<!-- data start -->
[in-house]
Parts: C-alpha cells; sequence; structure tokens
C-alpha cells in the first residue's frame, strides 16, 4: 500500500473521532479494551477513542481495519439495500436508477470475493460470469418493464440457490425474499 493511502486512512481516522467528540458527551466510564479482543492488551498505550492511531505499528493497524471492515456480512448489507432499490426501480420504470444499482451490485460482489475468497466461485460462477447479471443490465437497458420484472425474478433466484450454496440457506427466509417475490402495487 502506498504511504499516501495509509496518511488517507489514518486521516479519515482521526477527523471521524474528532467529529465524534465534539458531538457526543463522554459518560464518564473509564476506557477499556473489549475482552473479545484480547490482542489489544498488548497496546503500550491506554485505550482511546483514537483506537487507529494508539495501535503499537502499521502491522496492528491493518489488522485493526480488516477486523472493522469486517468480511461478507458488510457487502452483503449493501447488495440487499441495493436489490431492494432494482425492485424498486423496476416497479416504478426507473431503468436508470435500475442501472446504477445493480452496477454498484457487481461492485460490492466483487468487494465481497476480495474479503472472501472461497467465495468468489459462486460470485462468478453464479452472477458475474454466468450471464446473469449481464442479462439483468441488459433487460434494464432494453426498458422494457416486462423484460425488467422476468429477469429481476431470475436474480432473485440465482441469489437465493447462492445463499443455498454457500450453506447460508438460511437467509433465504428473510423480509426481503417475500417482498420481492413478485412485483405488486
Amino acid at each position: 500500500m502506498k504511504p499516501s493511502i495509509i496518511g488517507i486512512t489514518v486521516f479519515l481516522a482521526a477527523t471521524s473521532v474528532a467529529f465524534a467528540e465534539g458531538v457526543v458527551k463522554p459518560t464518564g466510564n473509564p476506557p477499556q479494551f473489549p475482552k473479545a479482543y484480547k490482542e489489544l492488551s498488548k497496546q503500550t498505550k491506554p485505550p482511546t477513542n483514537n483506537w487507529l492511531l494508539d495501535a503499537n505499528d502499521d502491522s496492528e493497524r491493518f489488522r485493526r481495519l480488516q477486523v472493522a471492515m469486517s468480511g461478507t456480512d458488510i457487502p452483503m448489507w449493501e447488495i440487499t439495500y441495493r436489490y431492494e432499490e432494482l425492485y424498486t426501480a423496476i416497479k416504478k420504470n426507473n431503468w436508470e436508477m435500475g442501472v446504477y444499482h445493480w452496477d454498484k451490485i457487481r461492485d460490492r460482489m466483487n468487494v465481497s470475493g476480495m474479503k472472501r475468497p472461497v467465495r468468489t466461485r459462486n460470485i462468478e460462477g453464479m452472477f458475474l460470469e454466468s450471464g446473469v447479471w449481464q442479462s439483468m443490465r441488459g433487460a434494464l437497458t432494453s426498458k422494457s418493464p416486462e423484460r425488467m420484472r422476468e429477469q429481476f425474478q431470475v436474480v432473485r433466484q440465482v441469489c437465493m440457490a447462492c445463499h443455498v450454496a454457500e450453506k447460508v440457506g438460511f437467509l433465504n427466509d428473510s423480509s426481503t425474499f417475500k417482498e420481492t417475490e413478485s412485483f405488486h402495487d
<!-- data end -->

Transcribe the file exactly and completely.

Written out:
[in-house]
Parts: C-alpha cells; sequence; structure tokens
C-alpha cells in the first residue's frame, strides 16, 4: 500500500473521532479494551477513542481495519439495500436508477470475493460470469418493464440457490425474499 493511502486512512481516522467528540458527551466510564479482543492488551498505550492511531505499528493497524471492515456480512448489507432499490426501480420504470444499482451490485460482489475468497466461485460462477447479471443490465437497458420484472425474478433466484450454496440457506427466509417475490402495487 502506498504511504499516501495509509496518511488517507489514518486521516479519515482521526477527523471521524474528532467529529465524534465534539458531538457526543463522554459518560464518564473509564476506557477499556473489549475482552473479545484480547490482542489489544498488548497496546503500550491506554485505550482511546483514537483506537487507529494508539495501535503499537502499521502491522496492528491493518489488522485493526480488516477486523472493522469486517468480511461478507458488510457487502452483503449493501447488495440487499441495493436489490431492494432494482425492485424498486423496476416497479416504478426507473431503468436508470435500475442501472446504477445493480452496477454498484457487481461492485460490492466483487468487494465481497476480495474479503472472501472461497467465495468468489459462486460470485462468478453464479452472477458475474454466468450471464446473469449481464442479462439483468441488459433487460434494464432494453426498458422494457416486462423484460425488467422476468429477469429481476431470475436474480432473485440465482441469489437465493447462492445463499443455498454457500450453506447460508438460511437467509433465504428473510423480509426481503417475500417482498420481492413478485412485483405488486
Amino acid at each position: 500500500m502506498k504511504p499516501s493511502i495509509i496518511g488517507i486512512t489514518v486521516f479519515l481516522a482521526a477527523t471521524s473521532v474528532a467529529f465524534a467528540e465534539g458531538v457526543v458527551k463522554p459518560t464518564g466510564n473509564p476506557p477499556q479494551f473489549p475482552k473479545a479482543y484480547k490482542e489489544l492488551s498488548k497496546q503500550t498505550k491506554p485505550p482511546t477513542n483514537n483506537w487507529l492511531l494508539d495501535a503499537n505499528d502499521d502491522s496492528e493497524r491493518f489488522r485493526r481495519l480488516q477486523v472493522a471492515m469486517s468480511g461478507t456480512d458488510i457487502p452483503m448489507w449493501e447488495i440487499t439495500y441495493r436489490y431492494e432499490e432494482l425492485y424498486t426501480a423496476i416497479k416504478k420504470n426507473n431503468w436508470e436508477m435500475g442501472v446504477y444499482h445493480w452496477d454498484k451490485i457487481r461492485d460490492r460482489m466483487n468487494v465481497s470475493g476480495m474479503k472472501r475468497p472461497v467465495r468468489t466461485r459462486n460470485i462468478e460462477g453464479m452472477f458475474l460470469e454466468s450471464g446473469v447479471w449481464q442479462s439483468m443490465r441488459g433487460a434494464l437497458t432494453s426498458k422494457s418493464p416486462e423484460r425488467m420484472r422476468e429477469q429481476f425474478q431470475v436474480v432473485r433466484q440465482v441469489c437465493m440457490a447462492c445463499h443455498v450454496a454457500e450453506k447460508v440457506g438460511f437467509l433465504n427466509d428473510s423480509s426481503t425474499f417475500k417482498e420481492t417475490e413478485s412485483f405488486h402495487d